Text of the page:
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Dolphin Bay Resort & Spa

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Dolphin Bay Resort & Spa


Five-Starring in Pismo Beach?

Dolphin Bay Resort & Spa Offers Livable Luxury and Good Autumn Eats


When most Californians think Pismo Beach, they conjure images of wide, sandy, clam-holed beaches, sky-high dunes ripped to shreds by ATV-riding Mad Max incarnates, sea cliffs lined with countless hotels, and a salty, quaint, and quirky beach town full of tourists from Fresno and Bakersfield. For some (like myself), the qualities are endearing; for others, they’re a turn-off. But no matter which side of the clamshell you balance on, few consider Pismo Beach to be the place for a luxurious five-star experience, at least until the Dolphin Bay Resort & Spa splashed onto the scene three years ago.

Nestled between The Cliffs (also genuinely nice, but cheaper) and the Spyglass Inn (more historic, great Bloody Marys), and technically located north of Pismo in Shell Beach, Dolphin Bay opened in April 2006 and features nearly 70 rooms, all of them a 10-minute walk to the sand, five-minute shuttle to downtown Pismo, and 20-minute drive to the Edna Valley’s wine country. The rooms-including the two-bedroom spread I recently stayed in (at their expense) that was bigger than my house-were actually developed as “residences,” meaning that they range from 985-2,000 square feet and all feature the needed amenities to survive opulently: full kitchen with quality appliances, eco-friendly washer/dryer, plasma flat-screen TVs with surround sound, wireless Web access, travertine floors, wool carpets, granite countertops, Jacuzzi tubs, stylish furniture, tasteful art, custom cabinets, and beds that, according to one of my friends, feel like “sleeping on clouds.”

Dolphin Bay Resort & Spa
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Dolphin Bay Resort & Spa

With ample separation between units, thick walls, double-paned windows, and set-back balconies overlooking the ocean, the level of in-room privacy is unparalleled. (Indeed, that would be my only complaint; that it’s so private it comes off as a tad sterile, though I stayed the night on a slow Sunday, so perhaps weekends are more lively.) The overnight price, of course, is comparable to the comfort, and ranges from $300-$2,000 an evening, with the penthouses starting at $1,200 a night.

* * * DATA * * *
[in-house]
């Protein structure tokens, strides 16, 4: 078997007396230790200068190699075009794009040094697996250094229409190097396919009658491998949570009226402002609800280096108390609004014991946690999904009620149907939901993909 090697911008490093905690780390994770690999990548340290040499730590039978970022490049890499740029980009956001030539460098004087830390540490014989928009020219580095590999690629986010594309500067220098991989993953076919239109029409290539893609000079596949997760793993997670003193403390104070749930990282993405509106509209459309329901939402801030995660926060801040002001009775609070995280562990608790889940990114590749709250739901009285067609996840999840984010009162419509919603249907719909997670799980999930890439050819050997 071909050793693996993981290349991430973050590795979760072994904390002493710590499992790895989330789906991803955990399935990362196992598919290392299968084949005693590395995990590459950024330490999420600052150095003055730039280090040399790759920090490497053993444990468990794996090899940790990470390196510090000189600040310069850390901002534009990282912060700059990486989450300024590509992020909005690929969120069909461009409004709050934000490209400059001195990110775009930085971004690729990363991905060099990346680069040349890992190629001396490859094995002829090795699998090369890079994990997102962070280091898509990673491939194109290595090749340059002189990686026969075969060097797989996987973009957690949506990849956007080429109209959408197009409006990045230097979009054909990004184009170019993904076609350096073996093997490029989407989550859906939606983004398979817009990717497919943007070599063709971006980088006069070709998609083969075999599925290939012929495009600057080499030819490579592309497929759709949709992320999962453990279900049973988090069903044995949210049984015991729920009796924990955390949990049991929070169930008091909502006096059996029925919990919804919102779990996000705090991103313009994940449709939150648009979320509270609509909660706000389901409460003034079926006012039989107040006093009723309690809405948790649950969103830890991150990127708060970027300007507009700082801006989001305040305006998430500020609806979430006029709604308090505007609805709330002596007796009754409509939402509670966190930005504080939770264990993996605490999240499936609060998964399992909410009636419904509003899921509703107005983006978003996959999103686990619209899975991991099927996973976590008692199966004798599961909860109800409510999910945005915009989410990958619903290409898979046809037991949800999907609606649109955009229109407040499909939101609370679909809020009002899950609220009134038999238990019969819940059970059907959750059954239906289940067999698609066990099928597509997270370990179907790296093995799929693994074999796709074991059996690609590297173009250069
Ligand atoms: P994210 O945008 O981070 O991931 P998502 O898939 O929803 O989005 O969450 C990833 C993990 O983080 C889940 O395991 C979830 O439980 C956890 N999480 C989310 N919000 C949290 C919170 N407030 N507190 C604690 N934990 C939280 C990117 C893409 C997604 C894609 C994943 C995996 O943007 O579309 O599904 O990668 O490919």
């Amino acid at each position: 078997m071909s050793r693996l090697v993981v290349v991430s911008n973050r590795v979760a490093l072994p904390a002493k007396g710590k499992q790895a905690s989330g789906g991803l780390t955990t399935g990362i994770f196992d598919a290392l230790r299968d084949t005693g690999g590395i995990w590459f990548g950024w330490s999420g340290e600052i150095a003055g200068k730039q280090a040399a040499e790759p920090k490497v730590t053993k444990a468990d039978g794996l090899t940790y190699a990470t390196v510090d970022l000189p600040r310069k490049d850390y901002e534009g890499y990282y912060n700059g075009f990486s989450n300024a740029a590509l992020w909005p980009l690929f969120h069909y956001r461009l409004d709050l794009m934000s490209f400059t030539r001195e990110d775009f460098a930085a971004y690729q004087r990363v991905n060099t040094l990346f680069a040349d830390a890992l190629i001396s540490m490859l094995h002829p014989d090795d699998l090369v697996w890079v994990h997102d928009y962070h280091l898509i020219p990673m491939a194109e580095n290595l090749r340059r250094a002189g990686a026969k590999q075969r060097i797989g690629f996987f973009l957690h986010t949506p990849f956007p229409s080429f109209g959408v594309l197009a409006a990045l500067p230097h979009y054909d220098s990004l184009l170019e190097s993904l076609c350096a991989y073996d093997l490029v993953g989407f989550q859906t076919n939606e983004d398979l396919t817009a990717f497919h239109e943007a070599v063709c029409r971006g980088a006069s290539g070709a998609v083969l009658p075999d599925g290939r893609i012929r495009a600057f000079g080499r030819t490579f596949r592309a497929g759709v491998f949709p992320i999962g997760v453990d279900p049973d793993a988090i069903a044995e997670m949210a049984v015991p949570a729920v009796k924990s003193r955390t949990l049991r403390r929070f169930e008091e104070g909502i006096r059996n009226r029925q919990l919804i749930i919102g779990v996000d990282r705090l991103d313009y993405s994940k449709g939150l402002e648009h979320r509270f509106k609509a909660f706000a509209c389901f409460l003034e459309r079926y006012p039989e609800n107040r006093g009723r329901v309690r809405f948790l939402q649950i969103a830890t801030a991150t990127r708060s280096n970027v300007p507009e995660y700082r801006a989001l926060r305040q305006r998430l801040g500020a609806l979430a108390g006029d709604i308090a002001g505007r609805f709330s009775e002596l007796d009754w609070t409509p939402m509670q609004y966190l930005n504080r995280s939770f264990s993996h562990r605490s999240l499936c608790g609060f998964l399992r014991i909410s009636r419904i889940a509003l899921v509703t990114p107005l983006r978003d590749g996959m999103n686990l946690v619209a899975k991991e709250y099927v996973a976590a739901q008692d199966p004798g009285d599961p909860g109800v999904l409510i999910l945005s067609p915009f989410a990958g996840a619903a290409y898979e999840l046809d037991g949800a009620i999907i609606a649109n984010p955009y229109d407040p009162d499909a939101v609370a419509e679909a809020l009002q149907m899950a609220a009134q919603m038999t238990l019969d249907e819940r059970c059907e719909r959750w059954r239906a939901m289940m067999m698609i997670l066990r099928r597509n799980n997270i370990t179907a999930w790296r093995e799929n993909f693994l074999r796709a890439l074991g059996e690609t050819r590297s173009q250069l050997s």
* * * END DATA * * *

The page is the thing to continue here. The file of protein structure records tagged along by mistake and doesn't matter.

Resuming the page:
Assuming you’re not just gonna hang around the room, Dolphin Bay is also home to La Bonne Vie Spa, which I didn’t experience, and Lido Restaurant, which was the underlying reason for my recent stay. I’d eaten at Lido once before, on another slow Sunday night about a year after it opened, and paid $24 for a hilariously tiny disk of abalone. Nonetheless, it was enjoyable to peruse the well-designed menu, discuss the regionally oriented wine list, and bask in the gourmet glow of a restaurant clearly dedicated to delivering a product that could rival the best that Los Angeles and San Francisco had to offer-even if the sparse crowds meant too few were catching on to this coastal gem. So when I was asked to sample their fall menu, which debuted last weekend, I should have been fed to the San Luis Bay sharks for almost turning down the invitation.

But my better senses kicked in (the free beds didn’t hurt either), and so a couple Mondays ago, I found myself with some other Central Coast press folks listening to the cool, calm, and confident Chef Evan Treadwell explain what’s on tap for the next few months and why the restaurant changes its menu each and every season: essentially, to reflect the best in locally grown produce and sustainable seafood.

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Dolphin Bay Resort & Spa

Our tasting menu began with the halibut “tiradito,” a sashimi-like preparation involving a ginger-laced pomegranate vinaigrette, set on an avocado, topped with a jalape±o shaving, served with a 2006 Stevenot verdelho, and reflective of Japanese influence in South American cooking. The house favorite flatbread pizza also started the meal, topped with wild mushrooms, fontina, duck confit, and more. Treadwell then led us into the prawns atop pappardelle pasta, a spicy concoction washed down nicely by Caymus’s 2005 “Conundrum” white wine blend. Next up was the vegetarian’s dream, a butternut squash and mascarpone cheese ravioli, topped with sage and (like every dish we got) microgreens grown hydroponically in a nearby garage, and complemented by the Stephen Ross 2005 pinot, which a fellow food journalist described as one of the best deals going right now. The meat course was slices of expertly grilled filet mignon, sitting next to a bleu cheese potato souffle and paired with the Bin 36 cabernet of 2005 from Paso Robles. Then dessert, from Pastry Chef Benji Puga: a kabocha pumpkin flan, nicely cake-like in consistency (compared to often overly egg-y versions), and adorned with orange-dyed “flames” of caramelized sugar.

After lunch, as we sipped espressos laced with honey and Frangelico, Treadwell discussed his lingering dismay that the locals had not yet caught on in any reliable fashion with the restaurant, despite his pride in serving the best food, wine, and service there is to offer on the Central Coast. They will come, he is sure, and they should, because whether you’re forking over the dough for a weekend of resort lavishness or just visiting for an evening of special celebration overlooking the ocean while eating red abalone from Cayucos, the Dolphin Bay is the headquarters of luxury, just north of Pismo Beach.

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